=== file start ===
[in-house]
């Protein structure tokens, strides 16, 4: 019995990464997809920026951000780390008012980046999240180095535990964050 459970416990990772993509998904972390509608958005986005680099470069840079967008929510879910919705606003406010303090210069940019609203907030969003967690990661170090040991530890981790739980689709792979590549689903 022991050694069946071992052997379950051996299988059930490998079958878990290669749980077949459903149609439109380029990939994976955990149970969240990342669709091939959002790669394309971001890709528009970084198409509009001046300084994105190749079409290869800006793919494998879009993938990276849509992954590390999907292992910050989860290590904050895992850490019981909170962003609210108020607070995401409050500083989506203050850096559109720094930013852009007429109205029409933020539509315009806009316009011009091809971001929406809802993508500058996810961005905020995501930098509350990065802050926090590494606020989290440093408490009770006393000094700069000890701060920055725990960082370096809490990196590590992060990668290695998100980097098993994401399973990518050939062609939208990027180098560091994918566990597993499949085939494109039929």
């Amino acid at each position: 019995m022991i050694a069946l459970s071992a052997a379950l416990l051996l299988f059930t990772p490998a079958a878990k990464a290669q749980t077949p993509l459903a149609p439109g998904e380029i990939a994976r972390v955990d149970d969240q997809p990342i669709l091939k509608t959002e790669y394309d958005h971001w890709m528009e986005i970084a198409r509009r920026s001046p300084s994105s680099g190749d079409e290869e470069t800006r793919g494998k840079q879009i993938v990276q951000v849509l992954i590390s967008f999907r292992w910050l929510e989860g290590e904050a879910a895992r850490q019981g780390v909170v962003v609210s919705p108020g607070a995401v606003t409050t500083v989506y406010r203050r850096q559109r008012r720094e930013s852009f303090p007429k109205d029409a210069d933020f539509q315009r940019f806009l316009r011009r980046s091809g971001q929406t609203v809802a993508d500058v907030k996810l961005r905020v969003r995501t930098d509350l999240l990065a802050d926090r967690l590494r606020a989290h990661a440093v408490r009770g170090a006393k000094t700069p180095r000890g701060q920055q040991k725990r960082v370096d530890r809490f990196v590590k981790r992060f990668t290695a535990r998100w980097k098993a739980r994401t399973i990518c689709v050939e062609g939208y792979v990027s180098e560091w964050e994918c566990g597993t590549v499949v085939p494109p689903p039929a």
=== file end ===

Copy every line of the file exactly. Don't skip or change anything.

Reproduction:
[in-house]
């Protein structure tokens, strides 16, 4: 019995990464997809920026951000780390008012980046999240180095535990964050 459970416990990772993509998904972390509608958005986005680099470069840079967008929510879910919705606003406010303090210069940019609203907030969003967690990661170090040991530890981790739980689709792979590549689903 022991050694069946071992052997379950051996299988059930490998079958878990290669749980077949459903149609439109380029990939994976955990149970969240990342669709091939959002790669394309971001890709528009970084198409509009001046300084994105190749079409290869800006793919494998879009993938990276849509992954590390999907292992910050989860290590904050895992850490019981909170962003609210108020607070995401409050500083989506203050850096559109720094930013852009007429109205029409933020539509315009806009316009011009091809971001929406809802993508500058996810961005905020995501930098509350990065802050926090590494606020989290440093408490009770006393000094700069000890701060920055725990960082370096809490990196590590992060990668290695998100980097098993994401399973990518050939062609939208990027180098560091994918566990597993499949085939494109039929």
């Amino acid at each position: 019995m022991i050694a069946l459970s071992a052997a379950l416990l051996l299988f059930t990772p490998a079958a878990k990464a290669q749980t077949p993509l459903a149609p439109g998904e380029i990939a994976r972390v955990d149970d969240q997809p990342i669709l091939k509608t959002e790669y394309d958005h971001w890709m528009e986005i970084a198409r509009r920026s001046p300084s994105s680099g190749d079409e290869e470069t800006r793919g494998k840079q879009i993938v990276q951000v849509l992954i590390s967008f999907r292992w910050l929510e989860g290590e904050a879910a895992r850490q019981g780390v909170v962003v609210s919705p108020g607070a995401v606003t409050t500083v989506y406010r203050r850096q559109r008012r720094e930013s852009f303090p007429k109205d029409a210069d933020f539509q315009r940019f806009l316009r011009r980046s091809g971001q929406t609203v809802a993508d500058v907030k996810l961005r905020v969003r995501t930098d509350l999240l990065a802050d926090r967690l590494r606020a989290h990661a440093v408490r009770g170090a006393k000094t700069p180095r000890g701060q920055q040991k725990r960082v370096d530890r809490f990196v590590k981790r992060f990668t290695a535990r998100w980097k098993a739980r994401t399973i990518c689709v050939e062609g939208y792979v990027s180098e560091w964050e994918c566990g597993t590549v499949v085939p494109p689903p039929a």